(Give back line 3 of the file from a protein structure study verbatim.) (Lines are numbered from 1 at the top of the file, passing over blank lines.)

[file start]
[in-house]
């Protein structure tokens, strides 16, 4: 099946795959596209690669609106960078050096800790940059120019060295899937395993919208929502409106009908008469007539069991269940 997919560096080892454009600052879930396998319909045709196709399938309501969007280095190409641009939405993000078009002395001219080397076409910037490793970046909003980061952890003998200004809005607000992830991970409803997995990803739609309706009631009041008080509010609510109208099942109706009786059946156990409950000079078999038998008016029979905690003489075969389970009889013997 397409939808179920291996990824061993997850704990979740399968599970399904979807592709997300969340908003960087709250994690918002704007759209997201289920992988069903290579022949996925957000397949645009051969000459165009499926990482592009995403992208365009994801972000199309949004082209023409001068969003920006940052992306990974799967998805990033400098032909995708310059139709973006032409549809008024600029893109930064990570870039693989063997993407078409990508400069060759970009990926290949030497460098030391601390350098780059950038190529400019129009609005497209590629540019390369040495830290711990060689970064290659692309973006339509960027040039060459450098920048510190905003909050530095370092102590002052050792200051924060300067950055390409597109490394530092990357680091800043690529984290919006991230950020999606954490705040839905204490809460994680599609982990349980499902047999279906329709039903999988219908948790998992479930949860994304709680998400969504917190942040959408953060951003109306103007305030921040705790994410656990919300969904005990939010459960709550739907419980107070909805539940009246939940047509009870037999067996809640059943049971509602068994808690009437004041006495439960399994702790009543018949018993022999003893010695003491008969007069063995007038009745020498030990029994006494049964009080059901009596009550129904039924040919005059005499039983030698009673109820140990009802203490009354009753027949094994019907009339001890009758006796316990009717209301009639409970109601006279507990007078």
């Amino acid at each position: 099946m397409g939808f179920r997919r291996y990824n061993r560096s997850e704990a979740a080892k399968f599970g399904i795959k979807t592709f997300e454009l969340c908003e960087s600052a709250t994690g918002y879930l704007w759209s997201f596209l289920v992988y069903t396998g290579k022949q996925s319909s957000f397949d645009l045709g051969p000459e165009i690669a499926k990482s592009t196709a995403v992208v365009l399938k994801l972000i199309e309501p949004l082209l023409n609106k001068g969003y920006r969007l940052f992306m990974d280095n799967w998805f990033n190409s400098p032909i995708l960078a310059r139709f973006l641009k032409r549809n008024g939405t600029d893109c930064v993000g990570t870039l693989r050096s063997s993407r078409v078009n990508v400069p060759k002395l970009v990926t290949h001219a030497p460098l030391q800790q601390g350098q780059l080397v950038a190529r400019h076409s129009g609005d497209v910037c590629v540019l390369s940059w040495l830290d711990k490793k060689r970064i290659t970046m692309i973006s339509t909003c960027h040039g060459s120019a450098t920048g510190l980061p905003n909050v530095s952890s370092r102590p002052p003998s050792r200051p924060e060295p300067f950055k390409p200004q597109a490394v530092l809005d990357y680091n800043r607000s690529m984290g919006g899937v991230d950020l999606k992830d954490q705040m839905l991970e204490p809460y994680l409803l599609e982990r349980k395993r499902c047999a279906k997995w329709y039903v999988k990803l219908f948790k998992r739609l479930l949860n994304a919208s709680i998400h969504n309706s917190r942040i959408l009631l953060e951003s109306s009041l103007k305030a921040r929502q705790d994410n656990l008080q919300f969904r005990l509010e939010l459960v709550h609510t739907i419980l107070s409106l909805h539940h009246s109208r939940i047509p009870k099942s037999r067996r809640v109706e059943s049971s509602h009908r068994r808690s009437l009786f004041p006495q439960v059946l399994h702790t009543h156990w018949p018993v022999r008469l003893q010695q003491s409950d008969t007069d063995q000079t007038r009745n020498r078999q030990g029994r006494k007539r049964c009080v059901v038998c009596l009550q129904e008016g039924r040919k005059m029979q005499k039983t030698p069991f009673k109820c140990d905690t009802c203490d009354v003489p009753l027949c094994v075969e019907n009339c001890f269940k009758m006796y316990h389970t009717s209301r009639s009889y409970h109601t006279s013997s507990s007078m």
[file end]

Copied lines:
């Amino acid at each position: 099946m397409g939808f179920r997919r291996y990824n061993r560096s997850e704990a979740a080892k399968f599970g399904i795959k979807t592709f997300e454009l969340c908003e960087s600052a709250t994690g918002y879930l704007w759209s997201f596209l289920v992988y069903t396998g290579k022949q996925s319909s957000f397949d645009l045709g051969p000459e165009i690669a499926k990482s592009t196709a995403v992208v365009l399938k994801l972000i199309e309501p949004l082209l023409n609106k001068g969003y920006r969007l940052f992306m990974d280095n799967w998805f990033n190409s400098p032909i995708l960078a310059r139709f973006l641009k032409r549809n008024g939405t600029d893109c930064v993000g990570t870039l693989r050096s063997s993407r078409v078009n990508v400069p060759k002395l970009v990926t290949h001219a030497p460098l030391q800790q601390g350098q780059l080397v950038a190529r400019h076409s129009g609005d497209v910037c590629v540019l390369s940059w040495l830290d711990k490793k060689r970064i290659t970046m692309i973006s339509t909003c960027h040039g060459s120019a450098t920048g510190l980061p905003n909050v530095s952890s370092r102590p002052p003998s050792r200051p924060e060295p300067f950055k390409p200004q597109a490394v530092l809005d990357y680091n800043r607000s690529m984290g919006g899937v991230d950020l999606k992830d954490q705040m839905l991970e204490p809460y994680l409803l599609e982990r349980k395993r499902c047999a279906k997995w329709y039903v999988k990803l219908f948790k998992r739609l479930l949860n994304a919208s709680i998400h969504n309706s917190r942040i959408l009631l953060e951003s109306s009041l103007k305030a921040r929502q705790d994410n656990l008080q919300f969904r005990l509010e939010l459960v709550h609510t739907i419980l107070s409106l909805h539940h009246s109208r939940i047509p009870k099942s037999r067996r809640v109706e059943s049971s509602h009908r068994r808690s009437l009786f004041p006495q439960v059946l399994h702790t009543h156990w018949p018993v022999r008469l003893q010695q003491s409950d008969t007069d063995q000079t007038r009745n020498r078999q030990g029994r006494k007539r049964c009080v059901v038998c009596l009550q129904e008016g039924r040919k005059m029979q005499k039983t030698p069991f009673k109820c140990d905690t009802c203490d009354v003489p009753l027949c094994v075969e019907n009339c001890f269940k009758m006796y316990h389970t009717s209301r009639s009889y409970h109601t006279s013997s507990s007078m």